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Don Blankenship ()
Ranked #229
Retirement does not suit me and I now substitute teach in our local schools system. I spent twenty years in the military, twenty years in health care as a consultant and have taught in various colleges … more
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Born to an aristocratic British family in the fifth century, Patrick was kidnapped by slave raiders at age 15 and sold to an Irish farmer. After six years of tending sheep he escaped, walked 200 miles to a port city he had seen in a dream, and sailed for home. Years later, as a priest or bishop, he returned to Ireland. Bribing petty kings for safe passage through their rural domains, he preached, baptized and established churches in his beloved adopted land. This information about the saint's life is known from two lengthy letters he wrote late in life, both included in a lively translation by Freeman, a classics professor and author of three previous books about the Celtic world. Dismissing many familiar tales as myths, he relies on archeological discoveries as well as Greek and Roman writers to create a colorful picture of Ireland at the end of the Roman Empire: its kings and headhunting warriors, gods and human sacrifices, belief in the Otherworld. "I am a stranger and an exile living among barbarians and pagans, because God cares for them," Patrick wrote. Besides, time was running out: As Freeman observes, "The gospel had been preached throughout the world and was even then, by [Patrick's] own efforts, being spread to the most distant land of all. There was simply no reason for God's judgment to be delayed once the Irish had heard the good news." In the storytelling tradition of popular historian Thomas Cahill, this small book offers a ...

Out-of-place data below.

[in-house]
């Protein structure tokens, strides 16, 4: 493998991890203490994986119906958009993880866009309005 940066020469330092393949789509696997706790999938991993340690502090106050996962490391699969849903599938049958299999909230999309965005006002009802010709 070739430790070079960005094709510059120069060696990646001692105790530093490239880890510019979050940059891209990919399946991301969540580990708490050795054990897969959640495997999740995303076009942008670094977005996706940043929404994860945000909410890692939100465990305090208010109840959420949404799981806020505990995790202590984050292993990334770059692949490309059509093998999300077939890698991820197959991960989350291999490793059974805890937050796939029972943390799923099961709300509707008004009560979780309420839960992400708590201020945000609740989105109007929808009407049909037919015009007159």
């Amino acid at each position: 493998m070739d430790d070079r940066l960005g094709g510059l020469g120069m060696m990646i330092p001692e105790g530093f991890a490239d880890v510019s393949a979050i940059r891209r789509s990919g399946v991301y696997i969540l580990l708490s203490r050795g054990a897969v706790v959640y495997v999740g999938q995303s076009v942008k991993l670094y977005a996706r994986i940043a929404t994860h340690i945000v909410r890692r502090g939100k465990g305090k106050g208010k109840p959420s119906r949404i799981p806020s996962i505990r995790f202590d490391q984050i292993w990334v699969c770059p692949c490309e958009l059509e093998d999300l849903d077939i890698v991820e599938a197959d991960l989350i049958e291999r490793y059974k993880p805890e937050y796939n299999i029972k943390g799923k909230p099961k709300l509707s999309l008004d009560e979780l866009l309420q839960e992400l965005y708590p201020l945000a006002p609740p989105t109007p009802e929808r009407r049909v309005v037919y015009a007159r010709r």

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ISBN-10: 0743256328
ISBN-13: 978-0743256322
Author: Philip Freeman
Genre: Biographies & Memoirs, History
Publisher: Simon & Schuster